Bimota: Proof that Italians can prioritize. Even if it is only 'First the passion, then the pasta'. Bimota is one such brand that every student at Nijenrode Business University gets flakes from between their fingers. Bimota made the most fantastic engines and staggered from one financial crisis to another. Nice is not it?
A business-like triple jump
Bimota was / is - that can change almost every week at the brand - a small Italian manufacturer of sporty, exotic specials based on purchased engine blocks. The company was founded in Rimini, Italy in 1973 by Valerio Bianchi, Giuseppe Morri and Massimo Tamburini. The company name is unimaginatively derived from the first two letters of each of the three founders' surnames, Bianchi Morri Tamburini. A trend that we also saw in the seventies in the smaller type of motor yachts whose parents Jan and Dinie plus the kids Dirk, Annie provided unique names such as 'Jadida'. We expected more from Italians.
The idea was good
But the idea behind Bimota was very good: the Japanese made fantastic, powerful and reliable engines. However, when they really drove on the cutting edge, their bicycle parts generally lagged behind the potential of the power sources. And Italians had a standing reputation for sporty, well-handling motorcycles. The founders took their inspiration from the Honda CB 750 F, which they felt definitely deserved a much better riding area. That became the HB1 (H for Honda, B for Bimota and the 1 stands for the first model with a Honda engine). This motorcycle immediately gained international recognition as the best handling motorcycle ever built up to that point.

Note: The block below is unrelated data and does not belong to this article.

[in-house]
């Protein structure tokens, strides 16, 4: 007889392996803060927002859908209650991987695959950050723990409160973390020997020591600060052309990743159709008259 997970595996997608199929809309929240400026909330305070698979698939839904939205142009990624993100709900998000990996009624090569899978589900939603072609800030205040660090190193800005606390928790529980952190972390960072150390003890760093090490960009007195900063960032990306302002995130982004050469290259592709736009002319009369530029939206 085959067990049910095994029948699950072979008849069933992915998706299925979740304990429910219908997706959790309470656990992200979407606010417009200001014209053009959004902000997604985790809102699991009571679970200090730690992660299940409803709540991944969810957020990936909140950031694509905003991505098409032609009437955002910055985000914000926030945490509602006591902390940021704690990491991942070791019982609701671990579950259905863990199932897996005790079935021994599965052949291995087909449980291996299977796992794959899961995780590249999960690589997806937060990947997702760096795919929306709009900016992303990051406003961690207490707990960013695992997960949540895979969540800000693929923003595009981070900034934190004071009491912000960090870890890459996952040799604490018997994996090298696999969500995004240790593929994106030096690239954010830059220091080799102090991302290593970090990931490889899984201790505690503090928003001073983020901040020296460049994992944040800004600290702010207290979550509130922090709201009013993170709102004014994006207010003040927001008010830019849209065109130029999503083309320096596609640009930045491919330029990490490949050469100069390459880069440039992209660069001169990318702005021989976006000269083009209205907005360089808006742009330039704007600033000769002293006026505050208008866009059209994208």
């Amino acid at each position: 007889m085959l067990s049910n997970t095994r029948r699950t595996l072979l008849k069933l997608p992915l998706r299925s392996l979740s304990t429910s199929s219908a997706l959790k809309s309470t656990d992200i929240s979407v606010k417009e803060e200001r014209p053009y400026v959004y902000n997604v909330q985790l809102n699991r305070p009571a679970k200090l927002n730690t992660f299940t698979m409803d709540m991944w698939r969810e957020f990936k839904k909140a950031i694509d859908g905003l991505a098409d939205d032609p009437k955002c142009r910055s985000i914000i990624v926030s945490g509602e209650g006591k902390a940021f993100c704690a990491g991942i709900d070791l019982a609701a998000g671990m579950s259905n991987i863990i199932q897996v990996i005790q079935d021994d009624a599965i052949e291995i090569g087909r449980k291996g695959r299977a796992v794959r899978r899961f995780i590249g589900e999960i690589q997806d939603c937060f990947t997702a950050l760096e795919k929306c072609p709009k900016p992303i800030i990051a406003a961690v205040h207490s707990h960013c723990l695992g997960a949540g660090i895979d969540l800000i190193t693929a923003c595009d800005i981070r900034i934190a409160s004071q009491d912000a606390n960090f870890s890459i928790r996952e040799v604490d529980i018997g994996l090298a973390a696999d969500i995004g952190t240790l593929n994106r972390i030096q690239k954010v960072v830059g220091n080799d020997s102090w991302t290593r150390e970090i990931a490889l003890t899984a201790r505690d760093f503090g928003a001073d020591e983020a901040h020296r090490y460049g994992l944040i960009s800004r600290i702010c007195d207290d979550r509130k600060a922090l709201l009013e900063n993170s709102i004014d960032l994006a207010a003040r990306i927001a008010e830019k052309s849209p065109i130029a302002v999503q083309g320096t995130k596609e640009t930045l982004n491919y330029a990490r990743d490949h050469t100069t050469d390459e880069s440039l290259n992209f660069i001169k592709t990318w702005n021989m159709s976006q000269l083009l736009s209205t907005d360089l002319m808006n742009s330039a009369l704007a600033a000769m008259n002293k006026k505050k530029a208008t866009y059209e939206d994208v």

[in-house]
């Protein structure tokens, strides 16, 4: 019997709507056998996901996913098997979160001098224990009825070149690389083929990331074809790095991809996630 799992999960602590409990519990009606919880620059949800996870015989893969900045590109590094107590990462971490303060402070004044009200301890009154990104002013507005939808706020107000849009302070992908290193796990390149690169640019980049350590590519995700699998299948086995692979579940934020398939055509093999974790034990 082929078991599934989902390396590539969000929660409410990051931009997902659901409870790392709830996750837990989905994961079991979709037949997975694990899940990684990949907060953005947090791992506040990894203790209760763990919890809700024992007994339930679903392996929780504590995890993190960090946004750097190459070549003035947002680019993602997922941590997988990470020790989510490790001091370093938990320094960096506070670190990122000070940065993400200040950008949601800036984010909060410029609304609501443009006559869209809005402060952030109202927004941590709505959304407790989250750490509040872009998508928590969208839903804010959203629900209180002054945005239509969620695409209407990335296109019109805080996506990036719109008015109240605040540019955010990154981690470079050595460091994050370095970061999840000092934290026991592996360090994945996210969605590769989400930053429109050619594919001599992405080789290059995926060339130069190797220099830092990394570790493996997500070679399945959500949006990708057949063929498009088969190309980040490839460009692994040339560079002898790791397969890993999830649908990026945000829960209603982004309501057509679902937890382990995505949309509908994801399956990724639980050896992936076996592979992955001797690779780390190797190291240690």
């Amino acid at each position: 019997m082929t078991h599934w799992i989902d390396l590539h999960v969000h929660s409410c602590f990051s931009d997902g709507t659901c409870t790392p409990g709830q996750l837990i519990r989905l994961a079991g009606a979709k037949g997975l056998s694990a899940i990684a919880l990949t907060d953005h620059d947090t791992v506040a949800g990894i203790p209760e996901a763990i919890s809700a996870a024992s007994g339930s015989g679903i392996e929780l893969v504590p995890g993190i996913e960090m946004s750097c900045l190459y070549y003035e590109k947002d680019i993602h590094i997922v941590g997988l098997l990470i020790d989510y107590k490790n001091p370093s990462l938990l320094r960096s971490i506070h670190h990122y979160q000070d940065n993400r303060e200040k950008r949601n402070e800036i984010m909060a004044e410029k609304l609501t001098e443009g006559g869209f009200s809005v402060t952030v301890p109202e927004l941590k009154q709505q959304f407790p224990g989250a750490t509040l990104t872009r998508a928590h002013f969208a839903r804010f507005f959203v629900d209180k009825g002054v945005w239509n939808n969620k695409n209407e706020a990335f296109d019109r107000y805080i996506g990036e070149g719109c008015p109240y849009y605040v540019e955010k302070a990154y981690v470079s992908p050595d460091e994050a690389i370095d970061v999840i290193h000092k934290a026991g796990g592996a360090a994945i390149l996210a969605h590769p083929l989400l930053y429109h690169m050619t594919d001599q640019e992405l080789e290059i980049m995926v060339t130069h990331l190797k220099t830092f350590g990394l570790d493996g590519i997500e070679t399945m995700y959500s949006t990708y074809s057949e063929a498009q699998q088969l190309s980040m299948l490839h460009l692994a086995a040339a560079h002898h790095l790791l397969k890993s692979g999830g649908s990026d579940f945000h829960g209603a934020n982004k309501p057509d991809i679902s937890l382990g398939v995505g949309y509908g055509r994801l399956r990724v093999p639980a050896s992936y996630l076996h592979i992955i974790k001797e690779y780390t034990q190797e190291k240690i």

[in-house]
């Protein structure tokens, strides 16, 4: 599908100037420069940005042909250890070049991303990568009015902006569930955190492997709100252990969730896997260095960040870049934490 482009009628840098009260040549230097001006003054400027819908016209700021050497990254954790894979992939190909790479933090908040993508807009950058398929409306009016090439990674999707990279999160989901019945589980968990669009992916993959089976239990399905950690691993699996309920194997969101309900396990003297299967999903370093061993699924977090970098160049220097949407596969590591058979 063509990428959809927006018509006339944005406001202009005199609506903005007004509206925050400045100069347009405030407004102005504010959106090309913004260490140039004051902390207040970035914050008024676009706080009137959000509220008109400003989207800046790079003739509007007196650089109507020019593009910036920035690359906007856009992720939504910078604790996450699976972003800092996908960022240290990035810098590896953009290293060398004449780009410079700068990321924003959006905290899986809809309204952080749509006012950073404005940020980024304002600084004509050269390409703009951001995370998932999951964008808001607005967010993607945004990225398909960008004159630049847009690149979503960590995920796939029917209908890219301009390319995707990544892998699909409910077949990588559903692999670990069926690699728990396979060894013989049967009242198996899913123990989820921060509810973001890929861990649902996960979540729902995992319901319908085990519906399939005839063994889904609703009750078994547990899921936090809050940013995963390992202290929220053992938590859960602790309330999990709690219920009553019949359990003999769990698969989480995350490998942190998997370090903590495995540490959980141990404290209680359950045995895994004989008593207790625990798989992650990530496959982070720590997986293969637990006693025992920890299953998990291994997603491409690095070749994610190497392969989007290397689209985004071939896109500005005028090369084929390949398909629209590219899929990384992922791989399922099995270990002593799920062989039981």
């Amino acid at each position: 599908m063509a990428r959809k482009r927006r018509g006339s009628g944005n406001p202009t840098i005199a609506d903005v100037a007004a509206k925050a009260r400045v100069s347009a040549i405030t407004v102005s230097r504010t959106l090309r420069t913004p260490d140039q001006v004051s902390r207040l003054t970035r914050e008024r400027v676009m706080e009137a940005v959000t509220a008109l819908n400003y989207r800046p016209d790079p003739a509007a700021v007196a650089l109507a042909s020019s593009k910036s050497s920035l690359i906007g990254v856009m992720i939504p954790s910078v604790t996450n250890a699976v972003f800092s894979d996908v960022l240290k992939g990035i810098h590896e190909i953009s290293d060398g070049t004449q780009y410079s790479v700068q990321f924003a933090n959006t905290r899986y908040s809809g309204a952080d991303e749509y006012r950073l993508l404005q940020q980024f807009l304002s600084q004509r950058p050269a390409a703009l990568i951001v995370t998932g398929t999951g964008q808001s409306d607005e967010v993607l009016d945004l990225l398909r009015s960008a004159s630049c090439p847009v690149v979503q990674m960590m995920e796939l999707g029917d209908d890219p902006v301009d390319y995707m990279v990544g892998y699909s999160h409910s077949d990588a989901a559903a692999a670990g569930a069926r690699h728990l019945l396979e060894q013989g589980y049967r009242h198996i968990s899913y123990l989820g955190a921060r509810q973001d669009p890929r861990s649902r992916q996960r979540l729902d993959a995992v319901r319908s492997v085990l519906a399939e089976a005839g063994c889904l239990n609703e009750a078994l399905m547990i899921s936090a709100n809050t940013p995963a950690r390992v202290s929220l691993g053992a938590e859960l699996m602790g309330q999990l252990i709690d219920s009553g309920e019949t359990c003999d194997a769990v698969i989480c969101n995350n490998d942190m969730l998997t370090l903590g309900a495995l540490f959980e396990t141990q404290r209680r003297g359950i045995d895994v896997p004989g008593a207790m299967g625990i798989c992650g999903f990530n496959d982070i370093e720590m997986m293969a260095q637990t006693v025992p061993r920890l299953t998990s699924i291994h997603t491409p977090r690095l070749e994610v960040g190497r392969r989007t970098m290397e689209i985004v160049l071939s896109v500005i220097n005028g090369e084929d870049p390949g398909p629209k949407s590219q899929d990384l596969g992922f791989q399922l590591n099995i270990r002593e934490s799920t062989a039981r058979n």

The back cover
To cover things closer to home, Bimota also used Ducati power sources. The brand of the raw material used was indicated by the initial letter of that brand. That is reflected in our Bimita Tesi 1D with its warm beating Ducati heart. The Bimotas have always been technical toppers with many smart or revolutionary technical details. They were made by hand. An example? The frame tubes were set and machined by hand, after which a welder welded the frame tubes by hand. It was then finished by another employee and then extensively tested and viewed to ensure that a high-quality product was delivered.
Expensive in detail
And that is only one part of the machine. Bimotas were horrifyingly expensive. And bearing in mind the Italian philosophy that as a motorcycle manufacturer you only count if you spend every dollar earned three times on money-devouring track activities, thus guaranteeing the aforementioned financial triple jump over the years. In more than 25 years of its existence, Bimota has produced 11.000 engines, 90% of which went abroad. Today there is still a close group of Bimota enthusiasts and apparently Bimota are being made again. Or not?
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